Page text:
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Chaney and Television New Zealand Ltd - 2013-029

  • Peter Radich (Chair)
  • Leigh Pearson
  • Mary Anne Shanahan
  • Te Raumawhitu Kupenga
  • Louise Chaney
Shortland Street

Complaint under section 8(1B)(b)(i) of the Broadcasting Act 1989
Shortland Street – showed characters smoking cigarettes and dropping their cigarette butts on the ground – allegedly in breach of good taste and decency, and law and order standards

Standard 1 (good taste and decency) and Standard 2 (law and order) – footage of characters smoking and dropping cigarette butts on the ground would not have offended most viewers and did not encourage viewers to break the law – acceptable in context and relevant to developing storyline – behaviour not portrayed as desirable – well within broadcaster’s right to employ dramatic licence – not upheld

This headnote does not form part of the decision.


[1]  An episode of Shortland Street showed two characters smoking cigarettes before dropping their cigarette butts on the ground. The programme was broadcast on TV2 at 7pm on 19 April 2013.

[2]  Louise Chaney made a formal complaint to Television New Zealand Ltd, the broadcaster, alleging that the characters presented a “bad example” by smoking cigarettes, and that dropping their cigarette butts on the ground amounted to littering which was a fineable offence.

[3]  TVNZ rejected the complaint, arguing that the issues raised by Ms Chaney were not matters of programme standards. Dissatisfied with TVNZ’s response, Ms Chaney referred her complaint to this Authority.

[4]  The issue is whether the broadcast breached standards relating to good taste and decency (Standard 1), and law and order (Standard 2), as set out in the Free-to-Air Television Code of Broadcasting Practice.

[5]  The members of the Authority have viewed a recording of the broadcast complained about and have read the correspondence listed in the Appendix.

Did the programme breach broadcasting standards?

[6]  We are satisfied that the depiction in a television drama of characters smoking cigarettes and dropping their cigarette butts on the ground is not a breach of broadcasting standards. This content was acceptable for broadcast during a PGR-rated soap opera broadcast at 7pm, and was well within the broadcaster’s right to employ dramatic licence to tell a story.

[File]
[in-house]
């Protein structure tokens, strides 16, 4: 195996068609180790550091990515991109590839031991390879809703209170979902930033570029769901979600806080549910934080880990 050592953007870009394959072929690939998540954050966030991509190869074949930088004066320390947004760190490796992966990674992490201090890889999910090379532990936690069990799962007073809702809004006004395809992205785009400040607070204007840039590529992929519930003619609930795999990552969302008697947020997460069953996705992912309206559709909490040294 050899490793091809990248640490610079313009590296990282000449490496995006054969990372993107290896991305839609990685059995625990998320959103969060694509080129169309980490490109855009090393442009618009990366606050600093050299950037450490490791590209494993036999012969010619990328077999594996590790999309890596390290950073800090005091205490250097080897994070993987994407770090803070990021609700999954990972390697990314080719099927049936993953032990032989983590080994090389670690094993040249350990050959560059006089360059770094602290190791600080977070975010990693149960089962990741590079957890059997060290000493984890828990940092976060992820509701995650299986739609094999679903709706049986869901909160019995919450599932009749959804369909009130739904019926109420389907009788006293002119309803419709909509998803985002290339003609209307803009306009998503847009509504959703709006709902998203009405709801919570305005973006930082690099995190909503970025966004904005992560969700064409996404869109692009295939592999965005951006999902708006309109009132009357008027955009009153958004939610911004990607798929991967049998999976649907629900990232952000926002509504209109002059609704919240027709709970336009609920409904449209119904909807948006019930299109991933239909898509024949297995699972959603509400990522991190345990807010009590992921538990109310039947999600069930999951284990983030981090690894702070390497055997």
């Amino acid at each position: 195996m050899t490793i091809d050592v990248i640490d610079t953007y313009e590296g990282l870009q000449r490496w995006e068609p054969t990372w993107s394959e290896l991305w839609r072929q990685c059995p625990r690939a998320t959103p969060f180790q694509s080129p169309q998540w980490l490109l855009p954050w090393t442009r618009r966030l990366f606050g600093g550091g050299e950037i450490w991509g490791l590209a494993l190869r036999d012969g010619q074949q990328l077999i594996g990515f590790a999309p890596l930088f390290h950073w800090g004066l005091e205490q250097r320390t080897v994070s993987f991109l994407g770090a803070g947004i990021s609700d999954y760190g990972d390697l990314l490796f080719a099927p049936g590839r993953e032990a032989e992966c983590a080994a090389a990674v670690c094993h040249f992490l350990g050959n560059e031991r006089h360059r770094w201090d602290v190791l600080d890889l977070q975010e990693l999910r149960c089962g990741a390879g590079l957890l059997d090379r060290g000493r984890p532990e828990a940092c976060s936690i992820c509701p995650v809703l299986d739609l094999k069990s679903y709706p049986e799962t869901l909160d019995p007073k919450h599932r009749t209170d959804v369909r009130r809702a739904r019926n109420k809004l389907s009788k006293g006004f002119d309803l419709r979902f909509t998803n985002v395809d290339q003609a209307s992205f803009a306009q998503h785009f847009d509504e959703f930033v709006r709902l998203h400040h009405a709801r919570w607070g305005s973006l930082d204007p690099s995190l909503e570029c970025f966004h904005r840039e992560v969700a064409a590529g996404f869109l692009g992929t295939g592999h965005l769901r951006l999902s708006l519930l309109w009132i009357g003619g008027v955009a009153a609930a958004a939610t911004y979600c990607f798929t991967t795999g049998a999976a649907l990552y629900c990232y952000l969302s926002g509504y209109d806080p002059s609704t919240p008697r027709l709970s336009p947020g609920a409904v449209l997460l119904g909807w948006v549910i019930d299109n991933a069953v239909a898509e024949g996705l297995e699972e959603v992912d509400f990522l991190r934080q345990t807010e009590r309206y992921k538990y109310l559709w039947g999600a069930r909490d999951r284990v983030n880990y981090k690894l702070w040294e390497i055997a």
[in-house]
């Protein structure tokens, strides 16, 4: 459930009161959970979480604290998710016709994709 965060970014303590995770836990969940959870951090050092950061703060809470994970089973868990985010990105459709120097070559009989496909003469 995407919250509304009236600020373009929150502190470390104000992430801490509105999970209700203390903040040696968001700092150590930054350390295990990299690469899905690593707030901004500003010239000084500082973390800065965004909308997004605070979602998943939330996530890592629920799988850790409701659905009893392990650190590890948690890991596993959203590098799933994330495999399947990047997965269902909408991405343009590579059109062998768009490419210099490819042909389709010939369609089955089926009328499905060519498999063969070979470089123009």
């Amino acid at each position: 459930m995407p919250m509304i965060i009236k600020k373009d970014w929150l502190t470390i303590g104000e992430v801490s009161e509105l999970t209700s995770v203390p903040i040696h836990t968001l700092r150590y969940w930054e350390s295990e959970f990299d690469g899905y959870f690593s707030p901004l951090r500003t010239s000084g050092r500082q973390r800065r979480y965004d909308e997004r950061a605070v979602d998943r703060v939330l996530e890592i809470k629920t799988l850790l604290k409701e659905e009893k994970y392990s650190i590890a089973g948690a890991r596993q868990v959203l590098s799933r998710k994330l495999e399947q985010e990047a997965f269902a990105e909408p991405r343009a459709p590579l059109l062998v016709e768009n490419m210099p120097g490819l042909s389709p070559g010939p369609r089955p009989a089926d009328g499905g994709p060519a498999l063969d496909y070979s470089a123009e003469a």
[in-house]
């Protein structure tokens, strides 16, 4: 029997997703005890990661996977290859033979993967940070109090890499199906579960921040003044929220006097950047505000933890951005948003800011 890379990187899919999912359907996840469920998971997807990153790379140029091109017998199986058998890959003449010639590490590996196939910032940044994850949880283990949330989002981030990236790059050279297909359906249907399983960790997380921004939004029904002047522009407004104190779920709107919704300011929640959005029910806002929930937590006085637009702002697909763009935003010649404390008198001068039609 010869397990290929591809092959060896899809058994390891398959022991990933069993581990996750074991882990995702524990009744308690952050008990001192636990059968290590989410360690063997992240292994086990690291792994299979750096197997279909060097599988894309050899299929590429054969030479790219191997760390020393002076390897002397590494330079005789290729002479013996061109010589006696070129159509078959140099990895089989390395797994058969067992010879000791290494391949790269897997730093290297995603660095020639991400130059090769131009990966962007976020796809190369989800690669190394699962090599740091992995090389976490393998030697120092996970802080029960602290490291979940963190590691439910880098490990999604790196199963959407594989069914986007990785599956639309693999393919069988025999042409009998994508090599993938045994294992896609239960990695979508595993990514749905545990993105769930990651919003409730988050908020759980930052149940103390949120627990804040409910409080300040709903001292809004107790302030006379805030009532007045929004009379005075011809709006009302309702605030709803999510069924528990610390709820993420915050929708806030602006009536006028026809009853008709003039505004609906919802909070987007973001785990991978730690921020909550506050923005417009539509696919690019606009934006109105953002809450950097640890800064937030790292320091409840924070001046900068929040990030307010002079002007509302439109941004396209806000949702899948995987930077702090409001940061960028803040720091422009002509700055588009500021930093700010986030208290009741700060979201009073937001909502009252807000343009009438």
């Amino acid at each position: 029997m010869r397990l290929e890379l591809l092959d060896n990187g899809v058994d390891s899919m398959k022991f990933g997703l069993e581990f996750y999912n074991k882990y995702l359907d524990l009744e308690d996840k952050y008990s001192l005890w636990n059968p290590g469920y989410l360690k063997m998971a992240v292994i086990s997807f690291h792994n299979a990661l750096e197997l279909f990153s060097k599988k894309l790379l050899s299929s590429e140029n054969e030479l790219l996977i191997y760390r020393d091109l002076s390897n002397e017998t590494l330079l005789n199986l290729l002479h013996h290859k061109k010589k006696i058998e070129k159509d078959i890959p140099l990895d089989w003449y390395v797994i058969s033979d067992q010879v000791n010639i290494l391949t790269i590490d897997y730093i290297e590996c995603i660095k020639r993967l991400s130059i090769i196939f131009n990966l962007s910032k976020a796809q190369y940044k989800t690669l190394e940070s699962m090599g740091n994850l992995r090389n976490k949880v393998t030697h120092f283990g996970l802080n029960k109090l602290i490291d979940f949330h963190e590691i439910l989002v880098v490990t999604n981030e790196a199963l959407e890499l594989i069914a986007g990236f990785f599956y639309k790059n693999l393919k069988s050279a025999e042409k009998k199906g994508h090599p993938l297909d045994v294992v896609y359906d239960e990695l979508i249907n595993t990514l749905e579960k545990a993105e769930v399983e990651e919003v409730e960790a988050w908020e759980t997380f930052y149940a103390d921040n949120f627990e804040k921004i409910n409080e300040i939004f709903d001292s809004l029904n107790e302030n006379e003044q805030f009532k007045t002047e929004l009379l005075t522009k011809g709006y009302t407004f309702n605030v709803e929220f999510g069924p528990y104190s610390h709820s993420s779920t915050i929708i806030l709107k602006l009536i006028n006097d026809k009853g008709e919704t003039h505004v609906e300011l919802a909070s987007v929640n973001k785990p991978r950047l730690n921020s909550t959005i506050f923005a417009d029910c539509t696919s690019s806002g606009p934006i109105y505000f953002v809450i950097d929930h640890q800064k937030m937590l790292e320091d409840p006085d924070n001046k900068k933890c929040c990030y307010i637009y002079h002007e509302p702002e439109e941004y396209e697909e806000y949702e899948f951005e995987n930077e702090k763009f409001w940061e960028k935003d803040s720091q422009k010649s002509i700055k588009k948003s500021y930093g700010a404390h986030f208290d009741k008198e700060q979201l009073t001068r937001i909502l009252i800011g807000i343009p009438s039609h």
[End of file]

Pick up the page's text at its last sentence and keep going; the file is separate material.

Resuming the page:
[7]  Shortland Street is a fictional programme and New Zealand’s longest running soap opera. Viewers could reasonably be expected to be aware that it might contain content more suited for mature audiences, consistent with its PGR rating. The depiction of these characters smoking was relevant to a developing storyline and to the development of the characters (in an upcoming episode, lipstick on one of the butts identified the “sneaky” smokers). The smoking was not presented as positive or desirable, but rather as something socially unacceptable which had to be done in secret. In a teaser at the end of the programme, as the characters were again shown smoking, one said in a voiceover, “This is so wrong”, as the other said, “The CEO smoking on hospital grounds”.

[8]  Taken in this context, the content would not have offended or distressed most viewers, and did not encourage viewers to break the law by littering, or otherwise portray the characters’ actions positively.

[9]  We therefore decline to uphold the complaint.


For the above reasons the Authority declines to uphold the complaint.

Signed for and on behalf of the Authority


Peter Radich
25 July 2013


The correspondence listed below was received and considered by the Authority when it determined this complaint:

1          Louise Chaney’s formal complaint – 29 April 2013

2          TVNZ’s response to Ms Chaney rejecting the complaint – 30 April 2013

3          Ms Chaney’s referral to the Authority – 14 May 2013

4          TVNZ’s response to the Authority –  31 May 2013